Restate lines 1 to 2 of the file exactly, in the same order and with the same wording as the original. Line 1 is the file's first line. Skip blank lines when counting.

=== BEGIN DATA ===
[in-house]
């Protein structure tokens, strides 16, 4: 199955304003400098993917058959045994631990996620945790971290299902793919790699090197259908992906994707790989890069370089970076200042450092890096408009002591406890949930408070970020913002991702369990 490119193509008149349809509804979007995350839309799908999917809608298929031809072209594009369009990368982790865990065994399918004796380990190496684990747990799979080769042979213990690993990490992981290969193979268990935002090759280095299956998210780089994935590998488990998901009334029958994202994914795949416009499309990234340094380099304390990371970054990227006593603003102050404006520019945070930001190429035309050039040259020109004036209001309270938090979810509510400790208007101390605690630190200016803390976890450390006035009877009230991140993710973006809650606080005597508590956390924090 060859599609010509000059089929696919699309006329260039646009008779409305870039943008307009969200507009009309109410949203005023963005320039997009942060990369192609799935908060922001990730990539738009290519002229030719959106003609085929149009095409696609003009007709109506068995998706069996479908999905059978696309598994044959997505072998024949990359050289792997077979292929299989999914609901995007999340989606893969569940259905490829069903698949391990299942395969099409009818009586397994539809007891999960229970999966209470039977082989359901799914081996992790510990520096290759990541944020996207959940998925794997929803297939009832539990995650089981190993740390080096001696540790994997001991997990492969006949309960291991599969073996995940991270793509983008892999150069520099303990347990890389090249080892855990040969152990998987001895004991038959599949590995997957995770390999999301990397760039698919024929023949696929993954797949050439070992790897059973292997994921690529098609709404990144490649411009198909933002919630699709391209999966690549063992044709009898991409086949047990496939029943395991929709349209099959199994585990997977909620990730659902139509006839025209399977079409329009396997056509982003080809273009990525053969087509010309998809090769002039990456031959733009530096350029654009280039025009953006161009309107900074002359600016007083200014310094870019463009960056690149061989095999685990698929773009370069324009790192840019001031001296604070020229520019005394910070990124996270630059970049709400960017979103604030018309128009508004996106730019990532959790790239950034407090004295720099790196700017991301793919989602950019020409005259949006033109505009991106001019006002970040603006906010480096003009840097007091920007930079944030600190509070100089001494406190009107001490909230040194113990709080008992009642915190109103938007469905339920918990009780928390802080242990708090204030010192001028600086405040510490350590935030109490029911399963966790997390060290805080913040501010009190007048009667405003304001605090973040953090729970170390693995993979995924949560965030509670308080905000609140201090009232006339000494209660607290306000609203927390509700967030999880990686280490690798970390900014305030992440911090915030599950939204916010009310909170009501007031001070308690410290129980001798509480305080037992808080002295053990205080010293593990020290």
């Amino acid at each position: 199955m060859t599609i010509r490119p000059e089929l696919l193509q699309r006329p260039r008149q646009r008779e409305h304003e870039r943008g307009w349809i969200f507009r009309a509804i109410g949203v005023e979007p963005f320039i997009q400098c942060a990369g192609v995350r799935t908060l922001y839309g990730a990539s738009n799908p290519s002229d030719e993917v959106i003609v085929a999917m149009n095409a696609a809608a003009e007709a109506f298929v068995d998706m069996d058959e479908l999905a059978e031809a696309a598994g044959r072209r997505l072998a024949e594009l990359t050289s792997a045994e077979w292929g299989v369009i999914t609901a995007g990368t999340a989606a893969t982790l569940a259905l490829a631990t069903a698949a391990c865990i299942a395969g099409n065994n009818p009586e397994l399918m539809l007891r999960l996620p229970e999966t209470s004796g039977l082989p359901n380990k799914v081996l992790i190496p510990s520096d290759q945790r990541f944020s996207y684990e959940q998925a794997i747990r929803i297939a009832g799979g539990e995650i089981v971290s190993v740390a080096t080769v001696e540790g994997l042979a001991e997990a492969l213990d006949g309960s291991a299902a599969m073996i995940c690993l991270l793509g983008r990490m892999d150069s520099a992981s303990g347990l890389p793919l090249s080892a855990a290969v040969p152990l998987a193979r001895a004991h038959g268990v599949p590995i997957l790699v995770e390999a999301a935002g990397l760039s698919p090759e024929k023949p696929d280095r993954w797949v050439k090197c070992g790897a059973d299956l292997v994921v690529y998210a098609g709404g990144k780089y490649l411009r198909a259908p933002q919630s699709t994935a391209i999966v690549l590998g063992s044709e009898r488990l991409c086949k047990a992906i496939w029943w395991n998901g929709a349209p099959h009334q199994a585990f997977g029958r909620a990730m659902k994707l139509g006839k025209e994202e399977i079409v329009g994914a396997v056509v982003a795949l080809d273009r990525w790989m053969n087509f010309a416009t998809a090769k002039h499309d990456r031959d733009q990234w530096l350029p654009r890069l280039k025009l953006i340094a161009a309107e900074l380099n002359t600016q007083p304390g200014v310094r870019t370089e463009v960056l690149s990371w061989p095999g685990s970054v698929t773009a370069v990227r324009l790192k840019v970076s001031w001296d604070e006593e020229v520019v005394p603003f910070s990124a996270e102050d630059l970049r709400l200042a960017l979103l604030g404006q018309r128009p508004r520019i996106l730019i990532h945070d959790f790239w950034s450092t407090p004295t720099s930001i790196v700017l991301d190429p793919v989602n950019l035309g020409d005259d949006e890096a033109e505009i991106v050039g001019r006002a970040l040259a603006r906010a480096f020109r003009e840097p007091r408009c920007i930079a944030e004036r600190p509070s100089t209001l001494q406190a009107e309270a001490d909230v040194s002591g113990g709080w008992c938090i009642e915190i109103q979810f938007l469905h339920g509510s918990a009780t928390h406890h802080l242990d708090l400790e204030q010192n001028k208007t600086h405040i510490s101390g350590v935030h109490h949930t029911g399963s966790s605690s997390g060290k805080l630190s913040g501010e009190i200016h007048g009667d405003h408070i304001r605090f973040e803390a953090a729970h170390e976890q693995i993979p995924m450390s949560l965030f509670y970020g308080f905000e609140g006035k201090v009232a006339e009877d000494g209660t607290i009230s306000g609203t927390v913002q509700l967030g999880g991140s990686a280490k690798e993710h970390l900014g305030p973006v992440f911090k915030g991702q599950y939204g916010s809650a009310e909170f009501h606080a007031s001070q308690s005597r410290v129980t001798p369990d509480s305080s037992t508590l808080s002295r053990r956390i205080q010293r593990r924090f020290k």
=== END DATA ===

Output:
[in-house]
């Protein structure tokens, strides 16, 4: 199955304003400098993917058959045994631990996620945790971290299902793919790699090197259908992906994707790989890069370089970076200042450092890096408009002591406890949930408070970020913002991702369990 490119193509008149349809509804979007995350839309799908999917809608298929031809072209594009369009990368982790865990065994399918004796380990190496684990747990799979080769042979213990690993990490992981290969193979268990935002090759280095299956998210780089994935590998488990998901009334029958994202994914795949416009499309990234340094380099304390990371970054990227006593603003102050404006520019945070930001190429035309050039040259020109004036209001309270938090979810509510400790208007101390605690630190200016803390976890450390006035009877009230991140993710973006809650606080005597508590956390924090 060859599609010509000059089929696919699309006329260039646009008779409305870039943008307009969200507009009309109410949203005023963005320039997009942060990369192609799935908060922001990730990539738009290519002229030719959106003609085929149009095409696609003009007709109506068995998706069996479908999905059978696309598994044959997505072998024949990359050289792997077979292929299989999914609901995007999340989606893969569940259905490829069903698949391990299942395969099409009818009586397994539809007891999960229970999966209470039977082989359901799914081996992790510990520096290759990541944020996207959940998925794997929803297939009832539990995650089981190993740390080096001696540790994997001991997990492969006949309960291991599969073996995940991270793509983008892999150069520099303990347990890389090249080892855990040969152990998987001895004991038959599949590995997957995770390999999301990397760039698919024929023949696929993954797949050439070992790897059973292997994921690529098609709404990144490649411009198909933002919630699709391209999966690549063992044709009898991409086949047990496939029943395991929709349209099959199994585990997977909620990730659902139509006839025209399977079409329009396997056509982003080809273009990525053969087509010309998809090769002039990456031959733009530096350029654009280039025009953006161009309107900074002359600016007083200014310094870019463009960056690149061989095999685990698929773009370069324009790192840019001031001296604070020229520019005394910070990124996270630059970049709400960017979103604030018309128009508004996106730019990532959790790239950034407090004295720099790196700017991301793919989602950019020409005259949006033109505009991106001019006002970040603006906010480096003009840097007091920007930079944030600190509070100089001494406190009107001490909230040194113990709080008992009642915190109103938007469905339920918990009780928390802080242990708090204030010192001028600086405040510490350590935030109490029911399963966790997390060290805080913040501010009190007048009667405003304001605090973040953090729970170390693995993979995924949560965030509670308080905000609140201090009232006339000494209660607290306000609203927390509700967030999880990686280490690798970390900014305030992440911090915030599950939204916010009310909170009501007031001070308690410290129980001798509480305080037992808080002295053990205080010293593990020290």